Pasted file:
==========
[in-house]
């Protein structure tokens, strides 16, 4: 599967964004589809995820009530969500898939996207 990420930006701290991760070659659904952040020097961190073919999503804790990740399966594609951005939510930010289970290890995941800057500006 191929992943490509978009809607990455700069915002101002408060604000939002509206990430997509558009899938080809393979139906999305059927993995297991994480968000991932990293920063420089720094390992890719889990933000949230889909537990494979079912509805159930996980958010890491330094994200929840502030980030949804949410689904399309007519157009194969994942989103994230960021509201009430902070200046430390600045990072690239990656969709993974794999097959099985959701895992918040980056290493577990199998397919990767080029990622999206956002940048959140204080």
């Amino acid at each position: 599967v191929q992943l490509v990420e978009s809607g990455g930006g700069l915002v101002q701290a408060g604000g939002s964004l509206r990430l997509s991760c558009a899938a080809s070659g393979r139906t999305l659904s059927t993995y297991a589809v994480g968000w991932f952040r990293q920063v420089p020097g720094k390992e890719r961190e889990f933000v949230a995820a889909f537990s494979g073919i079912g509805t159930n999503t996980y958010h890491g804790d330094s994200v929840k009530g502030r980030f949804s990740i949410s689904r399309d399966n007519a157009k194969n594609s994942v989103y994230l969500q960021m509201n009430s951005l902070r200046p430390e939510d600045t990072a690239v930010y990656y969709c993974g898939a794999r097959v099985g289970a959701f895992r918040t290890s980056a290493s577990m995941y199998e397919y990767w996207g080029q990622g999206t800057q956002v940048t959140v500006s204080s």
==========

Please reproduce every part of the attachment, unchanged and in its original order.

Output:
[in-house]
């Protein structure tokens, strides 16, 4: 599967964004589809995820009530969500898939996207 990420930006701290991760070659659904952040020097961190073919999503804790990740399966594609951005939510930010289970290890995941800057500006 191929992943490509978009809607990455700069915002101002408060604000939002509206990430997509558009899938080809393979139906999305059927993995297991994480968000991932990293920063420089720094390992890719889990933000949230889909537990494979079912509805159930996980958010890491330094994200929840502030980030949804949410689904399309007519157009194969994942989103994230960021509201009430902070200046430390600045990072690239990656969709993974794999097959099985959701895992918040980056290493577990199998397919990767080029990622999206956002940048959140204080």
């Amino acid at each position: 599967v191929q992943l490509v990420e978009s809607g990455g930006g700069l915002v101002q701290a408060g604000g939002s964004l509206r990430l997509s991760c558009a899938a080809s070659g393979r139906t999305l659904s059927t993995y297991a589809v994480g968000w991932f952040r990293q920063v420089p020097g720094k390992e890719r961190e889990f933000v949230a995820a889909f537990s494979g073919i079912g509805t159930n999503t996980y958010h890491g804790d330094s994200v929840k009530g502030r980030f949804s990740i949410s689904r399309d399966n007519a157009k194969n594609s994942v989103y994230l969500q960021m509201n009430s951005l902070r200046p430390e939510d600045t990072a690239v930010y990656y969709c993974g898939a794999r097959v099985g289970a959701f895992r918040t290890s980056a290493s577990m995941y199998e397919y990767w996207g080029q990622g999206t800057q956002v940048t959140v500006s204080s």